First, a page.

Indoor Gardening FAQ: How to Keep Your Home and Garden Thriving


Last year, you discovered the joy of caring for indoor plants, and this year, you want to take the next step: tending an indoor garden. Indoor gardens pay you back with herbs, fruits, veggies and other goodies, all the while giving your home some natural beauty and a much-needed hit of fresh oxygen.

Yet, despite all these benefits, many are nervous about the prospect of bringing a garden inside. To quell your anxiety, here are answers to your most pressing concerns about indoor gardens:

Which Plants Are Good for Indoor Gardening?

House plants on living room stand
Photo by Prudence Earl on Unsplash

Indoor gardens are, by nature, container gardens — unless you plan to rip a hole in your home’s foundation to plant your indoor garden in the soil. Thus, it is important that you select crops known for tolerating container growing well. This cuts out plants that tend to grow large, like most fruit trees, as well as crops that require a significant amount of land space, like wheat. You might also think twice about plants that require extensive watering or fertilizing. For example, even if your home is 420-friendly, you might choose to continue visiting a Detroit dispensary instead of cultivating weed at home because cannabis can be so laborious to raise properly.

If you are new to gardening in general, you might want to start small and simple, with an indoor herb garden. Most herbs are rather good at telling you when they need something, like more water or less light. A number of vegetables are also happy to grow indoors, like tomatoes, peppers, scallions and various leafy greens.

Then again, if you aren’t particularly interested in garden vegetables, you can fill your garden with beautiful flowering plants. Begonias, geraniums, African violets and jasmine all produce beautiful blooms and are best kept in a controlled environment indoors.

No matter what type of plants you select for your indoor garden, you need to think about your ability to care for them properly. You might want to take advantage of automatic watering systems appropriate for indoor gardens, and if your windows don’t allow enough sunlight, you might need to invest in UV grow lights. If you forget to factor in important resources like water, light, soil and ventilation, you will end up with containers full of unsightly dead plants.

Can Gardens Fit Into Your Interior Style?

Office with desk, chairs and plants
Used with permission of Kerry Spears, Nathan Schroeder and Kelli Boyd Photography

Living plants never go out of fashion, and it is easy to integrate an indoor garden into any interior design style. Still, it is possible to create an indoor garden that interferes with the look or functionality of your interior space. To ensure this doesn’t happen, you should consider:

Your containers. It usually doesn’t matter what kind of containers you use, as long as they have appropriate space and drainage for your plants. Thus, you should select containers that suit your interior style. This might mean upcycled items or mason jars if you have an eclectic style, or it might mean sleek and sophisticated containers if your interior look is more glam.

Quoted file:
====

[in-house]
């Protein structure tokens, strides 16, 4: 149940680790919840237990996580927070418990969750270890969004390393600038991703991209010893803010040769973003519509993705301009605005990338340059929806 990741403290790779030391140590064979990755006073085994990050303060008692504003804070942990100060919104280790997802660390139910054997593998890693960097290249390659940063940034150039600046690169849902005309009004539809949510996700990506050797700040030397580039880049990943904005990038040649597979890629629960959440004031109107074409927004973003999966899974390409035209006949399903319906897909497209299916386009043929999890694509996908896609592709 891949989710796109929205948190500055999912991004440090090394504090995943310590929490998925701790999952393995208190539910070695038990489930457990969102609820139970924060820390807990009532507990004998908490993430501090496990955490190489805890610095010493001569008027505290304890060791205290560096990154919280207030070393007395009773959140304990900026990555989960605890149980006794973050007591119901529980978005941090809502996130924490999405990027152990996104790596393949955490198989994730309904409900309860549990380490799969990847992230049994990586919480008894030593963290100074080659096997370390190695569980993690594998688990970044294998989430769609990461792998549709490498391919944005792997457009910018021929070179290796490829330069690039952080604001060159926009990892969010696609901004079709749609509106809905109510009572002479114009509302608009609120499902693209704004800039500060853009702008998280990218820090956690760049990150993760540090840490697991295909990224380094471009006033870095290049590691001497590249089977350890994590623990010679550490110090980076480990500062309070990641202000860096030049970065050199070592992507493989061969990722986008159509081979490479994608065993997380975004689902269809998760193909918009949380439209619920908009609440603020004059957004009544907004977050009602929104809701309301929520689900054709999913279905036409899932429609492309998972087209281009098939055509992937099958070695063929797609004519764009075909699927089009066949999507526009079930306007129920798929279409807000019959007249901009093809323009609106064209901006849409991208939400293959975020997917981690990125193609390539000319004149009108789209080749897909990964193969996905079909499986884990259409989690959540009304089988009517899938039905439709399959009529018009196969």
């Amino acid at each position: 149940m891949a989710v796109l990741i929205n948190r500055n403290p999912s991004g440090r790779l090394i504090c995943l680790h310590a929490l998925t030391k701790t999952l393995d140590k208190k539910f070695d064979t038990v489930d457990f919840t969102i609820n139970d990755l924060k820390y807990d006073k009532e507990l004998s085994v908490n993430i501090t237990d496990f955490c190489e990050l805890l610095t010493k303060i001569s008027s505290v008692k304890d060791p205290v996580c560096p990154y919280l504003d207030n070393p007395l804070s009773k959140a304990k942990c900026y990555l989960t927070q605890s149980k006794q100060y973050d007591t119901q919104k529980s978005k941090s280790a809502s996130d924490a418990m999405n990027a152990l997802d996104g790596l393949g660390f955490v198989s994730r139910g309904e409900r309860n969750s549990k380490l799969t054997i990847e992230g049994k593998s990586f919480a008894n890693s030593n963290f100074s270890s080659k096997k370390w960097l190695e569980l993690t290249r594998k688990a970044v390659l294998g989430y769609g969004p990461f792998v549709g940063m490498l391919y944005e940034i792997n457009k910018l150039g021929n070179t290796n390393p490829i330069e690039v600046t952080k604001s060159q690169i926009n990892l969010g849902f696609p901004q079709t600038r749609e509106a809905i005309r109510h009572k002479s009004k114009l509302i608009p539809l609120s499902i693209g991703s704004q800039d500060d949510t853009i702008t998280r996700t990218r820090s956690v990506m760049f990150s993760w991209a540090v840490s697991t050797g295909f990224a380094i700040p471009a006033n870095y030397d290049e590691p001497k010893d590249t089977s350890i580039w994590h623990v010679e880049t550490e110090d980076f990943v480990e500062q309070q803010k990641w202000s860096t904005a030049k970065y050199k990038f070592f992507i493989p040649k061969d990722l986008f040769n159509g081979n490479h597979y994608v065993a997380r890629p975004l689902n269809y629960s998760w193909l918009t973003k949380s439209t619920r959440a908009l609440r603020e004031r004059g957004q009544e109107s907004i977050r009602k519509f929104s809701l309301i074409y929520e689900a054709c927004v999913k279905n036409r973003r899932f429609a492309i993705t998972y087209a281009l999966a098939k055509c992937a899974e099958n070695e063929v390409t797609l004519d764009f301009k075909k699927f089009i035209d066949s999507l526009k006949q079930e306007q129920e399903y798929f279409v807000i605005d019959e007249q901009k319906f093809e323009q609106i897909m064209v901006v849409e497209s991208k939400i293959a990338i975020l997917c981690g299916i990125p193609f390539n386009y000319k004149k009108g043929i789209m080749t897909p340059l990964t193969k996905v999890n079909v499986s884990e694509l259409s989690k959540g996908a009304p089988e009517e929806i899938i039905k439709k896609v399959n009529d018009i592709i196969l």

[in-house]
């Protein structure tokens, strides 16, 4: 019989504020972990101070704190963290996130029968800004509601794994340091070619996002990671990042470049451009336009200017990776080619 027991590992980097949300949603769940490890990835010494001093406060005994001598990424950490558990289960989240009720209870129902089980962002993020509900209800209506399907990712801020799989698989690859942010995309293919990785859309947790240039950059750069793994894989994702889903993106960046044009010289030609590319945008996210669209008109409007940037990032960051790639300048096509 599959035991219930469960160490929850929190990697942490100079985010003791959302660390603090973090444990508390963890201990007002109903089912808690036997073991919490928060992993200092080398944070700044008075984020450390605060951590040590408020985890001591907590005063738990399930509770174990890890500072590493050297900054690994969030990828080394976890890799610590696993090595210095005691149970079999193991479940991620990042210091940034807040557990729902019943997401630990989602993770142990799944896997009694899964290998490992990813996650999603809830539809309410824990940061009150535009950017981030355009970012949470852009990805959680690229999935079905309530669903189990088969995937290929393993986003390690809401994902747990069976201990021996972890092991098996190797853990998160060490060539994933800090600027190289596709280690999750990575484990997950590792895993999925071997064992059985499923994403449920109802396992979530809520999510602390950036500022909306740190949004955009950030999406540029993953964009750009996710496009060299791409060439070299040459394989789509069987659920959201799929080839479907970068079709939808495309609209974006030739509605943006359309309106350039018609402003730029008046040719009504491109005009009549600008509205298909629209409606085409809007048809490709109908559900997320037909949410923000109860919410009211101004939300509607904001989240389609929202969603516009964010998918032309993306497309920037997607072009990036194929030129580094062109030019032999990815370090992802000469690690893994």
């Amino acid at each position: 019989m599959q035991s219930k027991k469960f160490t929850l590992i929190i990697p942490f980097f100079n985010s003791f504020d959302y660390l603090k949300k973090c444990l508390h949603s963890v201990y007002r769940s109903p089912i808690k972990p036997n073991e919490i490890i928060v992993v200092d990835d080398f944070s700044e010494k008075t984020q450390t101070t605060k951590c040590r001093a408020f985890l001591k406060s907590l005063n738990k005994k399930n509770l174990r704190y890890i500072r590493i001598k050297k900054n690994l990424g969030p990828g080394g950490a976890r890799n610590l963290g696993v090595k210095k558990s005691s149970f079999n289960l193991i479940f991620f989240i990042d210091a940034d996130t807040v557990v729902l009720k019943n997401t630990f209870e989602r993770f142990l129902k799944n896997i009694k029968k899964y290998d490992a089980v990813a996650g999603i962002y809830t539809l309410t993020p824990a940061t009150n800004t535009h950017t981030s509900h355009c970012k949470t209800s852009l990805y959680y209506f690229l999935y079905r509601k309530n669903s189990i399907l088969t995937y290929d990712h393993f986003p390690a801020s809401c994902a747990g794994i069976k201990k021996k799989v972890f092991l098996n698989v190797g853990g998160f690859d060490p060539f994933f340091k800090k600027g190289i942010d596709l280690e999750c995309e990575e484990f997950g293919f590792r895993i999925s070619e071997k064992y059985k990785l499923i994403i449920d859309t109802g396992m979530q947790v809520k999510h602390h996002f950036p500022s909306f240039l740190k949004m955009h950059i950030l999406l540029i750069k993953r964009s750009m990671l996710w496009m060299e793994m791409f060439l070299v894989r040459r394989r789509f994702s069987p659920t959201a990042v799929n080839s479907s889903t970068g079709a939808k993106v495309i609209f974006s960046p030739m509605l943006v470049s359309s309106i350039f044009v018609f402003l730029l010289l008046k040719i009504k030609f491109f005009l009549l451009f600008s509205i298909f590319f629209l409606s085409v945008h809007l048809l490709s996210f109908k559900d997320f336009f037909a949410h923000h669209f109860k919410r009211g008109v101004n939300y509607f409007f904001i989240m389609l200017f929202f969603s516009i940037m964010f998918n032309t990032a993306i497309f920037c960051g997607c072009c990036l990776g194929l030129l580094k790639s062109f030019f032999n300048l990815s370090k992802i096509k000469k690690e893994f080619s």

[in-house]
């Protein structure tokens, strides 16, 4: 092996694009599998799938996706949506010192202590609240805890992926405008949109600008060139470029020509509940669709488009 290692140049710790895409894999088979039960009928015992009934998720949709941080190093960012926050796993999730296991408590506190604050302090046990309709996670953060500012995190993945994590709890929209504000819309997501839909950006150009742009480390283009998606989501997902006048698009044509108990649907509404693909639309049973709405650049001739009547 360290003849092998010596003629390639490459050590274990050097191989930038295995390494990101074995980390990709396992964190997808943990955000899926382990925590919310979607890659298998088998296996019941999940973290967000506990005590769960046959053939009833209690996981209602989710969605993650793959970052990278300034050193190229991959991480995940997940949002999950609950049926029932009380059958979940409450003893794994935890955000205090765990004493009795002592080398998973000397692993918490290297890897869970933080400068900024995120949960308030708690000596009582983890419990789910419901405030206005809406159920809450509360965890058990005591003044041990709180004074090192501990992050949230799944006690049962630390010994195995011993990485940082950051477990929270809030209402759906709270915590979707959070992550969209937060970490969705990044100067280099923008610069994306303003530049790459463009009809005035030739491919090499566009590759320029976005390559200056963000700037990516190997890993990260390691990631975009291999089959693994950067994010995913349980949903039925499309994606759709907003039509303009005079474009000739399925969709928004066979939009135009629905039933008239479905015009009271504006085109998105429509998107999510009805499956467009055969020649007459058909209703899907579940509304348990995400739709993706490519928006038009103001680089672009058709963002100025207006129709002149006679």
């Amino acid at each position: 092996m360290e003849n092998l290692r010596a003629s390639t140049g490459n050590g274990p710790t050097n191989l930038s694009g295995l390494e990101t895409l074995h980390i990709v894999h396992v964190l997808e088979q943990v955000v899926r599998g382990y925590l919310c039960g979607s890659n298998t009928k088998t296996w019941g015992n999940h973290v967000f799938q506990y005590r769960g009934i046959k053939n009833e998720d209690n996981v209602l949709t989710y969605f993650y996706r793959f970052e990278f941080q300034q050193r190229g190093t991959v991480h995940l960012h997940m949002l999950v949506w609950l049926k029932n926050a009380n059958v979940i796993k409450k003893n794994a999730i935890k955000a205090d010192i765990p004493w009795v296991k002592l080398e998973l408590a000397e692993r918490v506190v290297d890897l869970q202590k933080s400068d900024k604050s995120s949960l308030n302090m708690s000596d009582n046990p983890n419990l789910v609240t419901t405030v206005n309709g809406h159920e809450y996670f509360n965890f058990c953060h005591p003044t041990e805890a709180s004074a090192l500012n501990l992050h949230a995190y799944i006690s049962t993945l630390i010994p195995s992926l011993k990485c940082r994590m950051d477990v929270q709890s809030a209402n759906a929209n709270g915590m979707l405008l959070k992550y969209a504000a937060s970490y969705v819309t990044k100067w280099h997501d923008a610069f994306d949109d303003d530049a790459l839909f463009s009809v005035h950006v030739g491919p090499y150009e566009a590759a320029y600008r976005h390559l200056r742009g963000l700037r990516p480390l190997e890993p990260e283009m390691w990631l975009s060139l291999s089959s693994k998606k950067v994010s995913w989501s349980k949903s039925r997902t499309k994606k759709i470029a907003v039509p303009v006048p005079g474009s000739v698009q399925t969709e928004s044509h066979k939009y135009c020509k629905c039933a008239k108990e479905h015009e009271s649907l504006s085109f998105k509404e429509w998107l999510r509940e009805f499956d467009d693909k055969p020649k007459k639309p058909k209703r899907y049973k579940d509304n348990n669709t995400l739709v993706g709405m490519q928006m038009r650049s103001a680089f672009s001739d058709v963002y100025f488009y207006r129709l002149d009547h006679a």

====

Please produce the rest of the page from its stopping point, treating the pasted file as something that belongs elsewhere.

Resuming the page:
Your garden’s location. Your garden needs to be near a source of natural light, or else it will require help from grow lights. However, you don’t want to place your garden in the middle of a walkway or in any other area that will impede the natural flow of your home. You might consider creating a vertical garden on a wall of your home if you have limited horizontal space, or you could hang your garden using ceiling hooks.

Are There Any Downsides to Indoor Gardening?

House plants and staircase
Photo by Judah Guttmann on Unsplash

Gardening indoors gives you more control over the environment around your plants, which can allow you to raise a healthier crop. Indoor plants also add beauty to interior spaces. However, there are some downsides to keeping a garden inside your home.

For one, indoor gardens tend to require much more maintenance than outdoor gardens. Because their environment is not supplying them with the right resources and nutrients, your plants are relying on you to stay healthy. If you neglect them, they will wither, and dead plants are not attractive in any space. Additionally, an indoor garden might increase your cleaning responsibilities, as soil from your garden might end up on your floors and dust can accumulate on plant leaves.

For some, indoor gardening is immeasurably rewarding; for others, it is a major pain. If you are looking for another challenge after mastering basic care for indoor plants, and indoor garden might be your next step — and you will need to learn for yourself what indoor gardening looks like for you.

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